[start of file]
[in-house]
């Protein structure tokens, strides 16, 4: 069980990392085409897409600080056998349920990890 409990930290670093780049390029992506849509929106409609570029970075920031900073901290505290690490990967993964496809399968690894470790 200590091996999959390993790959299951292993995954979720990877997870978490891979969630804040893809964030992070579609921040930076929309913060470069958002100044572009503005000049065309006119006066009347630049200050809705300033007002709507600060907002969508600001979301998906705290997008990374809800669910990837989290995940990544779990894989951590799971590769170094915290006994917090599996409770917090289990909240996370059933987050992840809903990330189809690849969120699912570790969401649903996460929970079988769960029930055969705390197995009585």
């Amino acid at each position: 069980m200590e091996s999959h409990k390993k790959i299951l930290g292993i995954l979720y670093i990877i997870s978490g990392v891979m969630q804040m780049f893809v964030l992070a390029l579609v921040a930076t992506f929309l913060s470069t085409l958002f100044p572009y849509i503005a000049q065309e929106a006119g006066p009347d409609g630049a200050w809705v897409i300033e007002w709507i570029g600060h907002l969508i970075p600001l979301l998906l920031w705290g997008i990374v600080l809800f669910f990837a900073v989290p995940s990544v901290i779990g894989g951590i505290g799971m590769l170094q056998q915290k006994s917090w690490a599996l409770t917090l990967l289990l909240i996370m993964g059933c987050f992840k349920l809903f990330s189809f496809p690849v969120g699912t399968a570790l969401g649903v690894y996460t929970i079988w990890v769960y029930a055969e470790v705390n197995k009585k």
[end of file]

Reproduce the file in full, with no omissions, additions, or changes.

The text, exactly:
[in-house]
């Protein structure tokens, strides 16, 4: 069980990392085409897409600080056998349920990890 409990930290670093780049390029992506849509929106409609570029970075920031900073901290505290690490990967993964496809399968690894470790 200590091996999959390993790959299951292993995954979720990877997870978490891979969630804040893809964030992070579609921040930076929309913060470069958002100044572009503005000049065309006119006066009347630049200050809705300033007002709507600060907002969508600001979301998906705290997008990374809800669910990837989290995940990544779990894989951590799971590769170094915290006994917090599996409770917090289990909240996370059933987050992840809903990330189809690849969120699912570790969401649903996460929970079988769960029930055969705390197995009585």
């Amino acid at each position: 069980m200590e091996s999959h409990k390993k790959i299951l930290g292993i995954l979720y670093i990877i997870s978490g990392v891979m969630q804040m780049f893809v964030l992070a390029l579609v921040a930076t992506f929309l913060s470069t085409l958002f100044p572009y849509i503005a000049q065309e929106a006119g006066p009347d409609g630049a200050w809705v897409i300033e007002w709507i570029g600060h907002l969508i970075p600001l979301l998906l920031w705290g997008i990374v600080l809800f669910f990837a900073v989290p995940s990544v901290i779990g894989g951590i505290g799971m590769l170094q056998q915290k006994s917090w690490a599996l409770t917090l990967l289990l909240i996370m993964g059933c987050f992840k349920l809903f990330s189809f496809p690849v969120g699912t399968a570790l969401g649903v690894y996460t929970i079988w990890v769960y029930a055969e470790v705390n197995k009585k």